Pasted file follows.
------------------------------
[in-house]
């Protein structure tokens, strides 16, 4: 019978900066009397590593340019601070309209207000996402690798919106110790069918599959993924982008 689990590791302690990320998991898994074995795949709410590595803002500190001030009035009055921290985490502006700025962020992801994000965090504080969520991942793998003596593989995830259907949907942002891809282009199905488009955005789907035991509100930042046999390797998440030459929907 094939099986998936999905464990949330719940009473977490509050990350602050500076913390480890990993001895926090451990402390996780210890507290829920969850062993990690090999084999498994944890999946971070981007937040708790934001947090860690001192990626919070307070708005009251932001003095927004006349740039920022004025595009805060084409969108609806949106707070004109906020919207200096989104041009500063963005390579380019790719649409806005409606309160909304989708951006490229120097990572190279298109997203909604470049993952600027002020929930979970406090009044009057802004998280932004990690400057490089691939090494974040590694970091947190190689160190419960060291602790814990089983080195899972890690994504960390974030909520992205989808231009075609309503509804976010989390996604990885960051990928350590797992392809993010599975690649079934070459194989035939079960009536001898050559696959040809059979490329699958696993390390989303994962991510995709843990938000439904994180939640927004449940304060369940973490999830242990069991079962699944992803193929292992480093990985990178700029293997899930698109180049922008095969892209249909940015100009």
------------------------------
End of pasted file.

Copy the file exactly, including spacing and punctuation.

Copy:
[in-house]
């Protein structure tokens, strides 16, 4: 019978900066009397590593340019601070309209207000996402690798919106110790069918599959993924982008 689990590791302690990320998991898994074995795949709410590595803002500190001030009035009055921290985490502006700025962020992801994000965090504080969520991942793998003596593989995830259907949907942002891809282009199905488009955005789907035991509100930042046999390797998440030459929907 094939099986998936999905464990949330719940009473977490509050990350602050500076913390480890990993001895926090451990402390996780210890507290829920969850062993990690090999084999498994944890999946971070981007937040708790934001947090860690001192990626919070307070708005009251932001003095927004006349740039920022004025595009805060084409969108609806949106707070004109906020919207200096989104041009500063963005390579380019790719649409806005409606309160909304989708951006490229120097990572190279298109997203909604470049993952600027002020929930979970406090009044009057802004998280932004990690400057490089691939090494974040590694970091947190190689160190419960060291602790814990089983080195899972890690994504960390974030909520992205989808231009075609309503509804976010989390996604990885960051990928350590797992392809993010599975690649079934070459194989035939079960009536001898050559696959040809059979490329699958696993390390989303994962991510995709843990938000439904994180939640927004449940304060369940973490999830242990069991079962699944992803193929292992480093990985990178700029293997899930698109180049922008095969892209249909940015100009």